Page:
Think Big September 11, 2019

It’s Not Just A Chicken Sandwich

The #ChickenSandwichWar

A buttermilk-battered chicken filet, pickles, and mayonnaise inside a brioche bun. Well, not only does this make up a delicious chicken sandwich, it’s created a modern cultural moment nearly impossible to avoid. Oh, you think this is hyperbole? Peep this for a second before you jump to such a conclusion. The #ChickenSandwichWar isn’t just an “Internet thing.” Sure, the hashtag alone has been used over 10K times and engaged with almost 250K times, but the snowball effect of something that started as a menu item announcement at Popeyes has quickly manifested into a full blown phenomenon.

Maybe Not Free-Range But Definitely Organic

Seeing people driven into a frenzy over a product isn’t new (Tickle Me Elmo anyone?), and we’ve even seen people go a little overboard with fast food items (Szechuan Sauce anyone?). But we’ve never experienced such a wave of controversy over a product when it was simply announced online with nothing more than an organic social post and a Youtube video. Think about that for a second, save for a few display ad banners after the sandwich became available, Popeyes has earned approximately $24 million in free advertising in the first 11 days of the war from digital, newsprint, radio, TV, and social. Popeyes has also gained 25K Twitter followers and Google searches for “popeyes chicken sandwich” has increased %1000. The #chickensandwichwar and all of the conversation around it is a perfect example of how powerful an online trend can become.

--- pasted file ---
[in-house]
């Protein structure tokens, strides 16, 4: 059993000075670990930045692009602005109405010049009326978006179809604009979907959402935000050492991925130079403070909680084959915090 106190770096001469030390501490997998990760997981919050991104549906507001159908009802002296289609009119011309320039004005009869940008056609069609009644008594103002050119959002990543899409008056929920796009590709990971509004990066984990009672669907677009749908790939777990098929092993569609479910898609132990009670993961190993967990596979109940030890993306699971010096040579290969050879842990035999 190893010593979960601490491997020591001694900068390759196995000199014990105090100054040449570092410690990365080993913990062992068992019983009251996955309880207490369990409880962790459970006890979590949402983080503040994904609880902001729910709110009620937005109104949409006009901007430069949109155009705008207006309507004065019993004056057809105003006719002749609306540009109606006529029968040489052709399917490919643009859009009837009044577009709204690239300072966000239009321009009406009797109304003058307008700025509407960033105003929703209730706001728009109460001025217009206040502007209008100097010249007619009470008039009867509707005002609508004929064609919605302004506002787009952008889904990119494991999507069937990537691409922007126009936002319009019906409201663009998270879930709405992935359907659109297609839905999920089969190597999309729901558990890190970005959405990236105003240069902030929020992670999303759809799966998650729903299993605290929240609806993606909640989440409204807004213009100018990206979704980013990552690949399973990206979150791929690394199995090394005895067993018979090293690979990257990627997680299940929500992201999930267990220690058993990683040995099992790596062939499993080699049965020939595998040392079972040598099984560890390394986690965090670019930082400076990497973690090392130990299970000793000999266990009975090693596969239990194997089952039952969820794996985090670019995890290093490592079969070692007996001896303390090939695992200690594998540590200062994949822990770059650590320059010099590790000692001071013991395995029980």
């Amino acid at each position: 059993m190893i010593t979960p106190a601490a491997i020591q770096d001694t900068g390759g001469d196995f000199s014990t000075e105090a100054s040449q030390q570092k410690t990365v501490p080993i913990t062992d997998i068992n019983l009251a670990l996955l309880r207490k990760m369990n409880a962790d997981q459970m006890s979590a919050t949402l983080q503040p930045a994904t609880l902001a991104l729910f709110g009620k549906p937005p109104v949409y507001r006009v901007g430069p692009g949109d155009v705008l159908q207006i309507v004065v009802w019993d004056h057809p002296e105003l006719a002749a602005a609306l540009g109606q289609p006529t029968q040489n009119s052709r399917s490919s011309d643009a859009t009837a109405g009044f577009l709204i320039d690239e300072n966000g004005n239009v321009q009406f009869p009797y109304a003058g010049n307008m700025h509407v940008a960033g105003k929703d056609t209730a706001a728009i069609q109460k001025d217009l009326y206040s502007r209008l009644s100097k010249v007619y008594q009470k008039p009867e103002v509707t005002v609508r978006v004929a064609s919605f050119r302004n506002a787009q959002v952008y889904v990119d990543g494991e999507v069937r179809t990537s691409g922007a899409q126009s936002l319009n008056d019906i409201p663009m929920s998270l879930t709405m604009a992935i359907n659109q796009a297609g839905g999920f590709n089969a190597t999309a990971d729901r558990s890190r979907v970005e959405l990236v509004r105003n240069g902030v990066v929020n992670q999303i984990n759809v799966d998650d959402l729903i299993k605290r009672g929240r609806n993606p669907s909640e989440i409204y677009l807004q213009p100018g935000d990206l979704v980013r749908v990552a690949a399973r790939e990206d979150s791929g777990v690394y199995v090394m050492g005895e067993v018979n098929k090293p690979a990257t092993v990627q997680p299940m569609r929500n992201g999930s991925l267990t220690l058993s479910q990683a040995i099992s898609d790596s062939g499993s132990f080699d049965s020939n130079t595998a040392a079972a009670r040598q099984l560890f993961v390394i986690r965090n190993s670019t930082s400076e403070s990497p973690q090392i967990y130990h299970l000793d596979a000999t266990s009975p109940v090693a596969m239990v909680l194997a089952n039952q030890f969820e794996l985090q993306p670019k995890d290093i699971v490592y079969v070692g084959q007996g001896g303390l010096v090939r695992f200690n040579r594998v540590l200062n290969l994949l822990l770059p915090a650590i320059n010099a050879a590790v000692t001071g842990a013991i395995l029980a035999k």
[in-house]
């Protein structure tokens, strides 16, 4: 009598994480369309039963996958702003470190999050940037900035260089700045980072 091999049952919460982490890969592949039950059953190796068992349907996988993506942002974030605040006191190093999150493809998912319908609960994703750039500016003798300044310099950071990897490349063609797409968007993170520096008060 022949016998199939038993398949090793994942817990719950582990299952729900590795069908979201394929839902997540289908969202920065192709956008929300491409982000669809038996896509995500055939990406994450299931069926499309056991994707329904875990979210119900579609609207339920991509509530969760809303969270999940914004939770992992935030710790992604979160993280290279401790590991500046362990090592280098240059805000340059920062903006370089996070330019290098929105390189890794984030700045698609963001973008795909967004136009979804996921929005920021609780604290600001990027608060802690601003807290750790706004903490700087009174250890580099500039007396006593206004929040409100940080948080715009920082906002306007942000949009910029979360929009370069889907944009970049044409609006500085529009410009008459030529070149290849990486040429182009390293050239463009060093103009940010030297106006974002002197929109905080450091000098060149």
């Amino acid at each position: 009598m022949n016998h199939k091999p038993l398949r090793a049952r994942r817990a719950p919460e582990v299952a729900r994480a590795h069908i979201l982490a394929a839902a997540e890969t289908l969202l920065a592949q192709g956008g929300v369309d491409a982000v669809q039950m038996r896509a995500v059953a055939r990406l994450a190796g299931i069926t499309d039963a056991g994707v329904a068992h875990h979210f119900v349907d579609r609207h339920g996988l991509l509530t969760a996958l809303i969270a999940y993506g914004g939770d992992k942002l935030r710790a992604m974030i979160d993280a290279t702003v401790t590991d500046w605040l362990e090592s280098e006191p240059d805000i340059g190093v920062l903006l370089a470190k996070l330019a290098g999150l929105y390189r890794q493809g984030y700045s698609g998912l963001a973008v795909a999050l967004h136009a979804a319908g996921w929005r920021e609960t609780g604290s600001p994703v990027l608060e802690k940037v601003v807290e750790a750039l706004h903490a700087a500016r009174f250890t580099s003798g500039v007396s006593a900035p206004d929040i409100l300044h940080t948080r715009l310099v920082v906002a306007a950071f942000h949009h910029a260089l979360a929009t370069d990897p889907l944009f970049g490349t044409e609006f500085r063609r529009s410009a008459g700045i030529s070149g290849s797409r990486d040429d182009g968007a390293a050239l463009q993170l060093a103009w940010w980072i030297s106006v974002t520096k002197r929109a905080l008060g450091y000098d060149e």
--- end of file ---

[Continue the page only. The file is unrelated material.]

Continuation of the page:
Visuals by Jane Lee

Why A ‘War’?

Not sure if you’ve noticed, but the Internet has a tendency to hyperbolize opinions, facts, and trends, and calling this a ‘war’ might seem typically over-the-top. But with the added context of the Chick-fil-A debate, things have become heated to say the least on channels like Twitter and Reddit. Chick-fil-A has been at the centre of fast food debates since 2012. Up until last month, if you’re a diehard chicken sandwich fan you always had to consider what Chick-fil-A stands for. But now, thanks to Popeyes, fans can make their decision not only based on taste and quality, but also beliefs. We realize that comparing religious ideals with chicken sandwich fandom is absolutely absurd, but it is an interesting look into the power of brand beliefs.  

It’s Not All Love

But with great power comes great controversy, especially when social media is involved. No brand is ever truly safe, but when your brand generates a powerful cultural moment, the discussion around ethics comes front and centre. Take, for example, this deep dive into how Popeyes is co-opting Black Twitter. Or this image of an exhausted Popeyes employee that’s generated over 3.7K Likes on Twitter. Even a celebrity like Janelle Monae has gotten herself in hot water over the topic. All we’re saying is, positive online conversation can be great when it comes to strengthening a brand’s voice and beliefs, but we really need to take all of this with a huge grain of salt. For every Like, Heart, ReTweet, and Share, there’s an equally powerful conversation generating from the other side that shouldn’t be ignored.

Why We Give A Cluck

If anyone ever questions the true power of digital media, we really only need to refer to the #chickensandwichwar. It’s an incredible example of how a brand experience can begin on a social platform and manifest itself into the zeitgeist of pop culture. Historically we’ve seen online trends become huge, but eventually fizzle and die out once people have stopped paying attention. The difference between those trends and the #chickensandwichwar cultural movement is the snowball effect. Call it timing, call it luck, call it brilliant marketing – call it whatever you want, but what started as an online announcement has quickly become a perfect example of how a conversation can snowball. For better or worse.

These words are by Scott Lew, Marguerite Gaylie & Visuals by Jane Lee

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